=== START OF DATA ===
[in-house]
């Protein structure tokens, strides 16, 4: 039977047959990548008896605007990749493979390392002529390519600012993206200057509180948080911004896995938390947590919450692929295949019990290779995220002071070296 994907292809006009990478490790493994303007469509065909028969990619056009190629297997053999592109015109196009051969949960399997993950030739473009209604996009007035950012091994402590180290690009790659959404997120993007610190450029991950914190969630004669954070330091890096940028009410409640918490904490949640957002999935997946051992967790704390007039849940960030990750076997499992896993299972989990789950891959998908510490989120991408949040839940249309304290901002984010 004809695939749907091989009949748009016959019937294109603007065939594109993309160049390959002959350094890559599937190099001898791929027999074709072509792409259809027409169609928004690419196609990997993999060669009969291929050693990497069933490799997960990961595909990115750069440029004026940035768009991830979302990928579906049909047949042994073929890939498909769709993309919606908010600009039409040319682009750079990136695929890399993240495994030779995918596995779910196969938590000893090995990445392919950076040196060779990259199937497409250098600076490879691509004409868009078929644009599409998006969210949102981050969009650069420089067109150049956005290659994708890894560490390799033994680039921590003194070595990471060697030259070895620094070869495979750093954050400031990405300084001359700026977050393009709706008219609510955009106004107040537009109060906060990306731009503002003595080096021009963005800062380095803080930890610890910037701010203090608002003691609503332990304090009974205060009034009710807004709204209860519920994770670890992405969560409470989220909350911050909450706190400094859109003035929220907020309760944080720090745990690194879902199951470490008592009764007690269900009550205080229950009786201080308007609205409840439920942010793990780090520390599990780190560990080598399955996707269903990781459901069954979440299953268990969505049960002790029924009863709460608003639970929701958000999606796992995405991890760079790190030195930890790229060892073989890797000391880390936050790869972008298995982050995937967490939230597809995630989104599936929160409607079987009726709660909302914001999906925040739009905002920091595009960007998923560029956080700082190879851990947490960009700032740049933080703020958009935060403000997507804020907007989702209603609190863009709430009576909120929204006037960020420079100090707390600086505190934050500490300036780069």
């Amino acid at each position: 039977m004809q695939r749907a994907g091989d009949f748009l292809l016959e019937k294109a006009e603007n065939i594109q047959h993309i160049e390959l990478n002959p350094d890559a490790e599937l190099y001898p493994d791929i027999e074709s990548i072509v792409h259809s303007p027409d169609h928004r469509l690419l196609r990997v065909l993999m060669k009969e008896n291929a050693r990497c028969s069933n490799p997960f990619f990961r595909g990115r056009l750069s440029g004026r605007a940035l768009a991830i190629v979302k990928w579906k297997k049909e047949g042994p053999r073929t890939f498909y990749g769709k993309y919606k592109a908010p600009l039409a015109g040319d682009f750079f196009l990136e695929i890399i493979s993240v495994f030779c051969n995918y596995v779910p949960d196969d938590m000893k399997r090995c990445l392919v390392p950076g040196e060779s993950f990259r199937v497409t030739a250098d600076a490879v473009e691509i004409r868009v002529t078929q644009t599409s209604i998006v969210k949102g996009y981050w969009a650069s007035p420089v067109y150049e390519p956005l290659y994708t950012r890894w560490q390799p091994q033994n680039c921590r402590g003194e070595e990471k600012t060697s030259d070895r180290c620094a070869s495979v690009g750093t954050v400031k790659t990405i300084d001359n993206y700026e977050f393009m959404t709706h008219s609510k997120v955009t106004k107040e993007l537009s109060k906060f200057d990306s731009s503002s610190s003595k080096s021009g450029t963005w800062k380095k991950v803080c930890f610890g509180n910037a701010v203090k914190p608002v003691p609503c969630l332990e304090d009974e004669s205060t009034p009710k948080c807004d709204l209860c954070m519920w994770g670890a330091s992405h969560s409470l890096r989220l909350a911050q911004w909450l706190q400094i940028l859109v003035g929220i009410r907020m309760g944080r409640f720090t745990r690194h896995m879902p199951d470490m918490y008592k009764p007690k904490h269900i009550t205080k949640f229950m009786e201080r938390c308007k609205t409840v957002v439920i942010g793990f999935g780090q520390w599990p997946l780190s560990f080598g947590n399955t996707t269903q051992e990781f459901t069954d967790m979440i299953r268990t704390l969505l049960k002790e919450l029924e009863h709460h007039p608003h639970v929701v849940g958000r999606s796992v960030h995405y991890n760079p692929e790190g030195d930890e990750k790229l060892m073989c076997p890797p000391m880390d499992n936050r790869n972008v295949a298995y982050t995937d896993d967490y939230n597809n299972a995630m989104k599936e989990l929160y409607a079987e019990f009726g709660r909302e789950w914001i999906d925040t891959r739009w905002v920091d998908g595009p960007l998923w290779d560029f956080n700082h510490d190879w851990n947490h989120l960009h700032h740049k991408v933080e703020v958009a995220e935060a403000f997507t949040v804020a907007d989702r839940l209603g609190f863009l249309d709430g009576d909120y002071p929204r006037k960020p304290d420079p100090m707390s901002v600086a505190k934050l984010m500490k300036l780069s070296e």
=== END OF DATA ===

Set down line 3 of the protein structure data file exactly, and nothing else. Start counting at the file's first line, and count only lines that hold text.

């Amino acid at each position: 039977m004809q695939r749907a994907g091989d009949f748009l292809l016959e019937k294109a006009e603007n065939i594109q047959h993309i160049e390959l990478n002959p350094d890559a490790e599937l190099y001898p493994d791929i027999e074709s990548i072509v792409h259809s303007p027409d169609h928004r469509l690419l196609r990997v065909l993999m060669k009969e008896n291929a050693r990497c028969s069933n490799p997960f990619f990961r595909g990115r056009l750069s440029g004026r605007a940035l768009a991830i190629v979302k990928w579906k297997k049909e047949g042994p053999r073929t890939f498909y990749g769709k993309y919606k592109a908010p600009l039409a015109g040319d682009f750079f196009l990136e695929i890399i493979s993240v495994f030779c051969n995918y596995v779910p949960d196969d938590m000893k399997r090995c990445l392919v390392p950076g040196e060779s993950f990259r199937v497409t030739a250098d600076a490879v473009e691509i004409r868009v002529t078929q644009t599409s209604i998006v969210k949102g996009y981050w969009a650069s007035p420089v067109y150049e390519p956005l290659y994708t950012r890894w560490q390799p091994q033994n680039c921590r402590g003194e070595e990471k600012t060697s030259d070895r180290c620094a070869s495979v690009g750093t954050v400031k790659t990405i300084d001359n993206y700026e977050f393009m959404t709706h008219s609510k997120v955009t106004k107040e993007l537009s109060k906060f200057d990306s731009s503002s610190s003595k080096s021009g450029t963005w800062k380095k991950v803080c930890f610890g509180n910037a701010v203090k914190p608002v003691p609503c969630l332990e304090d009974e004669s205060t009034p009710k948080c807004d709204l209860c954070m519920w994770g670890a330091s992405h969560s409470l890096r989220l909350a911050q911004w909450l706190q400094i940028l859109v003035g929220i009410r907020m309760g944080r409640f720090t745990r690194h896995m879902p199951d470490m918490y008592k009764p007690k904490h269900i009550t205080k949640f229950m009786e201080r938390c308007k609205t409840v957002v439920i942010g793990f999935g780090q520390w599990p997946l780190s560990f080598g947590n399955t996707t269903q051992e990781f459901t069954d967790m979440i299953r268990t704390l969505l049960k002790e919450l029924e009863h709460h007039p608003h639970v929701v849940g958000r999606s796992v960030h995405y991890n760079p692929e790190g030195d930890e990750k790229l060892m073989c076997p890797p000391m880390d499992n936050r790869n972008v295949a298995y982050t995937d896993d967490y939230n597809n299972a995630m989104k599936e989990l929160y409607a079987e019990f009726g709660r909302e789950w914001i999906d925040t891959r739009w905002v920091d998908g595009p960007l998923w290779d560029f956080n700082h510490d190879w851990n947490h989120l960009h700032h740049k991408v933080e703020v958009a995220e935060a403000f997507t949040v804020a907007d989702r839940l209603g609190f863009l249309d709430g009576d909120y002071p929204r006037k960020p304290d420079p100090m707390s901002v600086a505190k934050l984010m500490k300036l780069s070296e």